We’ve just completed some research with the web and digital agencies that Microsoft is working with in the UK – the headline news from the report is that 73% of participants believe that 2007 will see a significant increase in client demand for Rich Interactive Applications or RIAs.
In fact, from the responses provided, participants expected RIA to be the most significant new type of client offering this year. This is a great news – after what seems a long time coming there are now a number factors which indicate that 2007 will be the year of the RIA:
- web and digital agencies are seeing increased client awareness about the need to differentiate through user experience
- broad consumer and business audience awareness as to what constitutes a good computing experience is increasing as users are exposed to Vista and Office 2007
- a choice of application form-factors (or delivery mechanisms) now exist – browser, gadget, lightweight desktop, full desktop - one or more of which can be leveraged based upon the identified user requirements
- there is a choice of tools, technologies and runtimes from Microsoft, Adobe and others which designers and developers can leverage to deliver upon the promise of RIA
From a Microsoft perspective, some parts of the RIA picture are well defined now (WPF, Vista Gadgets), some are nearing completion (e.g. Expression Blend) and others (WPF/E included) are currently a work in progress – throughout this year though all the parts will come together to provide a comprehensive platform for delivering Rich Interactive Applications.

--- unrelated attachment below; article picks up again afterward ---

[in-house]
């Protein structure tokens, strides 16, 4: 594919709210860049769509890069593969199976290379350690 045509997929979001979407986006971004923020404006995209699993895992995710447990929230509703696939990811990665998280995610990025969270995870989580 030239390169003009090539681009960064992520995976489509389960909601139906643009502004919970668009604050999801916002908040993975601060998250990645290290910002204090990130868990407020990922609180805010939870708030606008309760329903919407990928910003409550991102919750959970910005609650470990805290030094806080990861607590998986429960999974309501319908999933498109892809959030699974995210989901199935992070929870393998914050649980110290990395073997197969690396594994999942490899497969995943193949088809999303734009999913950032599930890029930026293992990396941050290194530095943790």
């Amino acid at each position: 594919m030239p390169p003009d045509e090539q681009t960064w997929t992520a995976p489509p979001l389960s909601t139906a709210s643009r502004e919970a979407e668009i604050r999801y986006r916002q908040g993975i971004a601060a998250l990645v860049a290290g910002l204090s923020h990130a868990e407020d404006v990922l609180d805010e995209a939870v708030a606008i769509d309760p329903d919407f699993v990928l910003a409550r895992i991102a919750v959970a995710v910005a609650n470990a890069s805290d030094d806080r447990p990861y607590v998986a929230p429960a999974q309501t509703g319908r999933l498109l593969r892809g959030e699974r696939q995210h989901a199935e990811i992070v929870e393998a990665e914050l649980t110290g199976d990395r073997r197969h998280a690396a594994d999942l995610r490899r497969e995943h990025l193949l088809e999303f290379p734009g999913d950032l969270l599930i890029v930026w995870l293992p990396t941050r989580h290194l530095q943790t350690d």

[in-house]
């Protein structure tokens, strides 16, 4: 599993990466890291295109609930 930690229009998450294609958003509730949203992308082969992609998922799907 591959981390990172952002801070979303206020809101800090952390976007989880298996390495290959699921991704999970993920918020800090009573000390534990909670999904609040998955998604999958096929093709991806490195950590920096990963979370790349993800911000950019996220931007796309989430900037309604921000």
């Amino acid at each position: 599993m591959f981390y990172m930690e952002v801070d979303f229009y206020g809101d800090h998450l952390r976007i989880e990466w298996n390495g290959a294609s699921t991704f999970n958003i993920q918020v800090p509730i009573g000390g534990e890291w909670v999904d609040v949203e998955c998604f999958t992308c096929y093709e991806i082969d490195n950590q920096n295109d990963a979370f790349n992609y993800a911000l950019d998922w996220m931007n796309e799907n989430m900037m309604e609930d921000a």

Whilst on this topic, one thing to note here is my use of the word Interactive, in the term RIA. There’s been some discussion over on Ryan Stewart’s blog about whether the often-used Rich Internet Application still conveys the right message. Ryan notes “The term does seem kind of odd in today’s world. Are there really any applications that aren’t connected to the internet? The term Rich Internet Application was coined way back in March of 2002, long before broadband was a realistic possibility for many people and before the web had really transformed everything.”
Microsoft, Ovum and others are referring to RIA to mean Rich Interactive, rather than Internet, Applications – the change representing a subtle, but important, difference which highlights the impact that interaction has on the usability, productivity, effectiveness, flexibility and relevance of an application. In addition, by removing specific reference to the internet, it recognises that the internet is now a fundamental part of today’s applications.
Bola Rotibi from Ovum defines Rich Interactive Applications as “applications that combine the light touch and ubiquity of a web application with the interactivity and functionality of a desktop application, and offer a consistent and effective user experience, both online and offline across a variety of devices and networks.” The report is definately worth a read – if you haven’t got an Ovum subscription you can purchase it here.
I’d be interested in your comments on the term RIA, what it means to you and whether you’re also expecting to see increased demand for RIAs this year.
We’re going to share the full report and analysis with those who participated in the research in a couple of weeks time at an event we’re running for web and digital agencies. If you’d like to receive a copy of the report in due course please contact me.
Posted by: Andrew Shorten